In harsh words aimed at Mubarak, Turkish Prime Minister Recep Tayyip Erdogan, an increasingly pivotal figure in Middle Eastern affairs, said Tuesday: “No government can survive against the will of its people. The era of governments persisting on pressure and repression is over. … We are all passing and will be judged on what we leave behind.”

Protesters came from all ages and walks of life: high school students; workers, medical professionals, married couples and gray-bearded Islamists.

“Leave Mubarak,” they chanted. “We don’t want you.”

Ahmed Ali, a businessman in a gray suit, said he had come to the square because he was tired of government corruption. Ali, who imports marble from abroad, complained about the ritual of government bribes he must pay every time he goes to the airport to pick up goods.

“I have to pay them money at the airport because their salaries are so low,” he said. “The government pushes them to demand kickbacks.”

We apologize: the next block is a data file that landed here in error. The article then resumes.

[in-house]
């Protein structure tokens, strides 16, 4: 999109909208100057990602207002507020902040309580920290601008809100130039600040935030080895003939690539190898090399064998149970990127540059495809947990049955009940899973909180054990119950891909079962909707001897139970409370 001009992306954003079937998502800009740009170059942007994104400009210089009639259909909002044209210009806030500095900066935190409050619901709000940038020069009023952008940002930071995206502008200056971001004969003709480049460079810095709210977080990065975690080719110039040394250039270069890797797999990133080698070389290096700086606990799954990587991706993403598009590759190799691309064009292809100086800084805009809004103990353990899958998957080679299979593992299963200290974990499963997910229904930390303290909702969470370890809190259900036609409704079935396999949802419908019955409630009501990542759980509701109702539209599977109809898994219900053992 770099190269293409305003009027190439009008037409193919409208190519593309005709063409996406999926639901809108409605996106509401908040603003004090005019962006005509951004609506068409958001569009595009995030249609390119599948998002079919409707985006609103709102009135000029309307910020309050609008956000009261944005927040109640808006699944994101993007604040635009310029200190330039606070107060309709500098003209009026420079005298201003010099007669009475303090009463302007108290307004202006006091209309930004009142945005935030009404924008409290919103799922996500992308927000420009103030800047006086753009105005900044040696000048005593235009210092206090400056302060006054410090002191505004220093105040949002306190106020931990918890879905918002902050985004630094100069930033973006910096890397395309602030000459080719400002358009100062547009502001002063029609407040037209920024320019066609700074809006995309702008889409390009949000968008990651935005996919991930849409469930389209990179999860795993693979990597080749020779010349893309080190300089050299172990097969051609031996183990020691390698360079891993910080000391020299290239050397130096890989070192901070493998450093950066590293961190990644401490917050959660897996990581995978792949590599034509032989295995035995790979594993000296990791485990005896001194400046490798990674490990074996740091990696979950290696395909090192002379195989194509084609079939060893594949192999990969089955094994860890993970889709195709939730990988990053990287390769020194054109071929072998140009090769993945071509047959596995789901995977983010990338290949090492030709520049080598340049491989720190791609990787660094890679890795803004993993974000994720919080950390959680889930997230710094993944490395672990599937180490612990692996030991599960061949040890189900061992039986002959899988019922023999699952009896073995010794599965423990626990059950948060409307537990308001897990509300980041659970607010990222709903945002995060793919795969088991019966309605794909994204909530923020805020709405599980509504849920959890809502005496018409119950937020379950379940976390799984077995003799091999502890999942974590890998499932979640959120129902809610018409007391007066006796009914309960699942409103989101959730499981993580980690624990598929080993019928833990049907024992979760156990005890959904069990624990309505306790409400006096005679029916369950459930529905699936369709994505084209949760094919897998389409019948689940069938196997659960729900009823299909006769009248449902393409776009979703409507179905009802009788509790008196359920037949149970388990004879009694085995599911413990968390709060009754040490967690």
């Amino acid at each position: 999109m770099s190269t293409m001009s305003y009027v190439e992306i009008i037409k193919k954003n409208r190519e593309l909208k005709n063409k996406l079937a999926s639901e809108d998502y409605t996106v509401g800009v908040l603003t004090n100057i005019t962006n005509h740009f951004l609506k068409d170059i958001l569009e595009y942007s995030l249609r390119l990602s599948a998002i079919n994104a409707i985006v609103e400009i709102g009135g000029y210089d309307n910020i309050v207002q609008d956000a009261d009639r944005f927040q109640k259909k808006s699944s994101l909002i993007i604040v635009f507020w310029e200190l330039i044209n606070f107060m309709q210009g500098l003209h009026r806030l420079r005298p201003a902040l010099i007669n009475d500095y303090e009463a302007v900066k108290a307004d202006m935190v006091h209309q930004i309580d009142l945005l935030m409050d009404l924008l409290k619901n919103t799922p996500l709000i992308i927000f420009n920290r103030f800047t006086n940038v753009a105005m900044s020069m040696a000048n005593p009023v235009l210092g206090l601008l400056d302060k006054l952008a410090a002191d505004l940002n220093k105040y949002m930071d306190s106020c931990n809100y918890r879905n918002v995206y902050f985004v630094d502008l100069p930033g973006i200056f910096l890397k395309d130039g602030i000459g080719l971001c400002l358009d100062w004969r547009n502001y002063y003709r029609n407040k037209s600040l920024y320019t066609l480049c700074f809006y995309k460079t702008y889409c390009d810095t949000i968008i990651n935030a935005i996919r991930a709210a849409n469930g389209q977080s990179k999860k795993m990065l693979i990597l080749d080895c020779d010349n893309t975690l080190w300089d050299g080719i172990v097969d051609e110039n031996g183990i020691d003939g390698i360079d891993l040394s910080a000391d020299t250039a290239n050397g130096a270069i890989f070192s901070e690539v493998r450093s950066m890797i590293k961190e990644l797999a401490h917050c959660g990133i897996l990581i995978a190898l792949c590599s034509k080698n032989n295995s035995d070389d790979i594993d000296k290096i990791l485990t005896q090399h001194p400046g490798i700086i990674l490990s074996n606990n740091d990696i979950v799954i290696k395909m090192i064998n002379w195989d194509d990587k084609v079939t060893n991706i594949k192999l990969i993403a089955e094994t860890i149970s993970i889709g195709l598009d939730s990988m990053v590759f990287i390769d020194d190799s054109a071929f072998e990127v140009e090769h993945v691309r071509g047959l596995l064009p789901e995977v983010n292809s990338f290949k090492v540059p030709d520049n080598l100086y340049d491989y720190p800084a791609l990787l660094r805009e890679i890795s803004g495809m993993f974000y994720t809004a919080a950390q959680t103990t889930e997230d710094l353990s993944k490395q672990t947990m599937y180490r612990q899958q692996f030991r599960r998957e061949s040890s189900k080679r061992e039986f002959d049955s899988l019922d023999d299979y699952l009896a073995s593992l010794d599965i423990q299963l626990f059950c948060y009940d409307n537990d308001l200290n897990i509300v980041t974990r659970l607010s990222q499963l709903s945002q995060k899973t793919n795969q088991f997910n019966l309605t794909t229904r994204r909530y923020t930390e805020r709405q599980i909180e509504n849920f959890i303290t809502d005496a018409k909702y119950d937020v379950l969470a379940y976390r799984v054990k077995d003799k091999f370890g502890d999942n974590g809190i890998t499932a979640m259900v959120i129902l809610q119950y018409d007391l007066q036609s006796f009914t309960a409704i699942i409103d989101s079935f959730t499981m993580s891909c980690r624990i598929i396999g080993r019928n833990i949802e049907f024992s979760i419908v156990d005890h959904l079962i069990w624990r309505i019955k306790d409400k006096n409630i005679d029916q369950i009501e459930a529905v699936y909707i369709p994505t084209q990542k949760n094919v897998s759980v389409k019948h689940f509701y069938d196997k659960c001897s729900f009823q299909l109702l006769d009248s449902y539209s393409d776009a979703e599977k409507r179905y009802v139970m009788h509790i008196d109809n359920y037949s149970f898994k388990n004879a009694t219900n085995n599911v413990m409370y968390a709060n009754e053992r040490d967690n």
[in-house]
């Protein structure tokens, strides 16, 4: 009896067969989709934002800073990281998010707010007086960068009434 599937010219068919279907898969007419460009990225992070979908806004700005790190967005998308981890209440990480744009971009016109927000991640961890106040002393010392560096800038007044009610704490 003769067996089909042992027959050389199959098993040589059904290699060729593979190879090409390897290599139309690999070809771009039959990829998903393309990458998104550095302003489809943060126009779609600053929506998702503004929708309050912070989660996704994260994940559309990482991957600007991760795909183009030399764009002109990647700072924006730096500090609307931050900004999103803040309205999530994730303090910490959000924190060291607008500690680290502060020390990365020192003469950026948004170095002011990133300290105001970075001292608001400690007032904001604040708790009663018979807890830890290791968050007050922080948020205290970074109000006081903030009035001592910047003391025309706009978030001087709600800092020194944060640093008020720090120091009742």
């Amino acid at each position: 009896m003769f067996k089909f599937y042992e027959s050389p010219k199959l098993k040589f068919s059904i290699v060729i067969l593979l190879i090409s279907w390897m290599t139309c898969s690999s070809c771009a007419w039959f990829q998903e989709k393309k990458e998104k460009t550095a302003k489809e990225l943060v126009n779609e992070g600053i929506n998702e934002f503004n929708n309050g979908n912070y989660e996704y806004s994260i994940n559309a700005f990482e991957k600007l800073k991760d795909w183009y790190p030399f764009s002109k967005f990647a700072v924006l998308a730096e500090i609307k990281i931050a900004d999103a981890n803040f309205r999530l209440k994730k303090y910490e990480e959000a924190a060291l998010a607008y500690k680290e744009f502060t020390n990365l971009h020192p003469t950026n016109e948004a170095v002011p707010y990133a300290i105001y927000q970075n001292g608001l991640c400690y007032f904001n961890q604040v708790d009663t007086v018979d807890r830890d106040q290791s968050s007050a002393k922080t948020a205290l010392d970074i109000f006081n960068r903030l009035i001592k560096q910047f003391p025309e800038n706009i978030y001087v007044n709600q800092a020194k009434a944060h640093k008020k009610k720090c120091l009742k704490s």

Mohammed, a 22-year-old tennis coach dressed in a blue track suit, had come even after being caught up a week ago in clashes with police who raided a mosque where he was praying.

“We can’t find work. We have problems with bread, problems with electricity,” he said. “Our biggest problem is to get Mubarak to go away.”

The huge crowd descended on the square after protest organizers called for a million compatriots to flood the streets.